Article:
The confusion is real.
Singing liturgical music is hard. Exploring it can be even harder.

But where to start? The process of trying to find a friendly, fruitful inroad into the vast world of sacred choral music can be overwhelming. Fortunately, the Church herself provides me—and consequently this series—with a road map in the gift of the liturgical year. Much of the sacred choral repertoire was composed specifically for liturgical use, and through the magic of the internet, one can, with just a little bit of searching, discover multiple pieces composed especially for a particular feast or season. And so, once every week, I will be offering little points of entry into the world of sacred music by sharing both well-known works and hidden gems written for specific feasts as they arise on our journey through the liturgical calendar. I will offer a commentary on said pieces accessible not just to trained musicians, but to anyone who “has ears to hear” (cf. Mk 4:9, 23; Mt 13:9, 43; Lk 14:35), where I hope to draw connections between musical construction and theological reflection.

Because the ultimate goal is to get to the listening, my commentaries will be brief (this first post notwithstanding), and because people are busy, the pieces I will feature will also be relatively brief. With any luck, these posts will provide weekly opportunities to take a 5–7 minute respite from the craziness and busyness of the day, and enter into the beauty of a feast through the beauty of sacred choral music. I hope that you’ll bust out your headphones and join me in this sustained expedition through some of the most beautiful music that has ever been written, and I hope that it will help us all discover in this music a via, a way of growing in the knowledge and love of God.

In this first post, I begin—appropriately enough for someone working at a Holy Cross institution—with a recent choral setting of the Introit (Entrance Antiphon) written for today’s celebration: the Feast of the Exaltation of the Holy Cross. Composed in 1997 by British composer Grayston (Bill) Ives (b. 1948), Nos autem gloriari is a setting of the Introit, or Entrance Antiphon, which is intended to “give a name to the entire celebration” of the Eucharist, as Paul Turner asserts in his foreword to Jason McFarland’s book Announcing the Feast: The Entrance Song in the Mass of the Roman Rite (xviii). The Introit sets the tone for the feast, alerts the congregation to what we will be celebrating during this Eucharist; it is the musical door through which we enter the liturgical celebration. It is decidedly not just a song that will cover the time it takes for the priest and ministers to process from the back of the church to the front.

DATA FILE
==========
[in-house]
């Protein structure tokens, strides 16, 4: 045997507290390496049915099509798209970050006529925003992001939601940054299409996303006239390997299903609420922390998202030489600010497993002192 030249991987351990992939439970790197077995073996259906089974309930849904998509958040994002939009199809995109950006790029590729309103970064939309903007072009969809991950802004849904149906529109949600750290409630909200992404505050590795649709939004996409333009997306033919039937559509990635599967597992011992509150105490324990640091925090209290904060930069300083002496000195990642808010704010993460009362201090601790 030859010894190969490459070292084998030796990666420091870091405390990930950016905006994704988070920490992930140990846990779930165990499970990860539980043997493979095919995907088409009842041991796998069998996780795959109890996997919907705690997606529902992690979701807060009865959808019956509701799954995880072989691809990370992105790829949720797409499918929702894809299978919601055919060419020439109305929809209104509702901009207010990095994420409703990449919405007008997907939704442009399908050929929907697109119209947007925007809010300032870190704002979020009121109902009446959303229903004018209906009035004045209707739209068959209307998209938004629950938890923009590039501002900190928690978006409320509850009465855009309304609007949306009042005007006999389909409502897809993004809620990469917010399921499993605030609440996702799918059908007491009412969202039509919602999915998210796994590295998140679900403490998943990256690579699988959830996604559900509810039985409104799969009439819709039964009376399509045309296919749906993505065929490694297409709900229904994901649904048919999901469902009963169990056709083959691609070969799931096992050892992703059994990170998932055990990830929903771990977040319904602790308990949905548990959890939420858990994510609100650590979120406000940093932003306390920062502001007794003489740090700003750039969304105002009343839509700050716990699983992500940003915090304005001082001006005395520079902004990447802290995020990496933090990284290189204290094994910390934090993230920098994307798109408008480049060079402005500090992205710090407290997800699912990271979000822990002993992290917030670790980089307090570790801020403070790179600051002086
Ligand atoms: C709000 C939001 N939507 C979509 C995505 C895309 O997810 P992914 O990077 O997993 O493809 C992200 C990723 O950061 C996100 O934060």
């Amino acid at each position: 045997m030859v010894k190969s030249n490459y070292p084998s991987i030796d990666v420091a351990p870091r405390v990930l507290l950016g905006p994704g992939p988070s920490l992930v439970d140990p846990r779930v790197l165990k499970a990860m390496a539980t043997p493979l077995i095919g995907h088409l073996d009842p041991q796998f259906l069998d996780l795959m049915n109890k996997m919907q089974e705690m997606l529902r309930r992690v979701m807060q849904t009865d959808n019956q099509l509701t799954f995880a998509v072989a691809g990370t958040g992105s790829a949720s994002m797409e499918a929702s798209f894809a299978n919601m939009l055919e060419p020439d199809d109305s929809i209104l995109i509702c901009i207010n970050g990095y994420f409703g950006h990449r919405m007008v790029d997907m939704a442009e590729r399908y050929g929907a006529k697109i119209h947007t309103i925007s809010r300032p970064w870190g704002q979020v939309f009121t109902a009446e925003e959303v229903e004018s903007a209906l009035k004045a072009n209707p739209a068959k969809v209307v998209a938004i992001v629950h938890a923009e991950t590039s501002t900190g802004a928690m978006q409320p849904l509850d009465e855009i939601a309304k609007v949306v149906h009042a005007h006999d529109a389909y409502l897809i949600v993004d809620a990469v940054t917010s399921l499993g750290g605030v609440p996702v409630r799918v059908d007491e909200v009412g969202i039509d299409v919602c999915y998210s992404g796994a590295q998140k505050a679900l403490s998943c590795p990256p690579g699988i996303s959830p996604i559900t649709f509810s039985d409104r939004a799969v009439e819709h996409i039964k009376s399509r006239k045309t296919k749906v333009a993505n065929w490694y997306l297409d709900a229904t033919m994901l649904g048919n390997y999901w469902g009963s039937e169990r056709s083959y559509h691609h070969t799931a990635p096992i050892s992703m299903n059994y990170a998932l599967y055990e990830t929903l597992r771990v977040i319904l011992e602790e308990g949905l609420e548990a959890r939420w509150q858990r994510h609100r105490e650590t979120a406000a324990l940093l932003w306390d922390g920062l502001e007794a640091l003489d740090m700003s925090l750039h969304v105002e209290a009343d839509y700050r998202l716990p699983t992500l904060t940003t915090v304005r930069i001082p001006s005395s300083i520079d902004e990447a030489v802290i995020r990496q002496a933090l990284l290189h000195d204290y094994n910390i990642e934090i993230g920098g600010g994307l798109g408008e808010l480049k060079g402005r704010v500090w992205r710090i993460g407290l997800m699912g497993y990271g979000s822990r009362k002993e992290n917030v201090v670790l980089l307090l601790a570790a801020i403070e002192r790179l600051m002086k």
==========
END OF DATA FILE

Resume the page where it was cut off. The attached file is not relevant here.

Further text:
Today, the Church invites us to enter the feast of the Exaltation of the Cross with these words, based on Galatians 6:14: “We should glory in the Cross of our Lord Jesus Christ, in whom is our salvation, life and resurrection, through whom we are saved and delivered.” The Cross, once an ignominious sign of humiliation and shame and agony, is transfigured in Christ as the sign of our very salvation. Christ’s death on the Cross becomes a bridge, spans the chasm between God and humanity created by sin, and if we are to cross this bridge, we must not only accept the Cross for ourselves in whatever way it may present itself in our lives, but we must also glory in it. It is the great challenge and the beautiful paradox of Christianity. Life out of death.

Ives demonstrates this paradox musically by refusing to sugar coat the challenge posed by the Cross: the opening of this piece is haunting, eerie, quietly unsettling. The lower voices (basses and altos) stay on the same note while the upper voices (tenors and sopranos) sing a jagged melody, until all of the voices converge and, together as one chorus, ultimately find resolution on the final phrase of the Introit, which affirms that it is precisely through the ignominy of the Cross that we are saved from sin and death itself. The musical effect here is stunning. After wandering adrift through disjointed, dissonant harmonies, we reach a place of peace, of hope. The musical resolution for which we long comes only after we have confronted and accepted the reality that salvation cannot come apart from the Cross. It is our only way. It is, as the members of the Congregation of Holy Cross have taught us, our only hope.

Ave Crux, spes unica.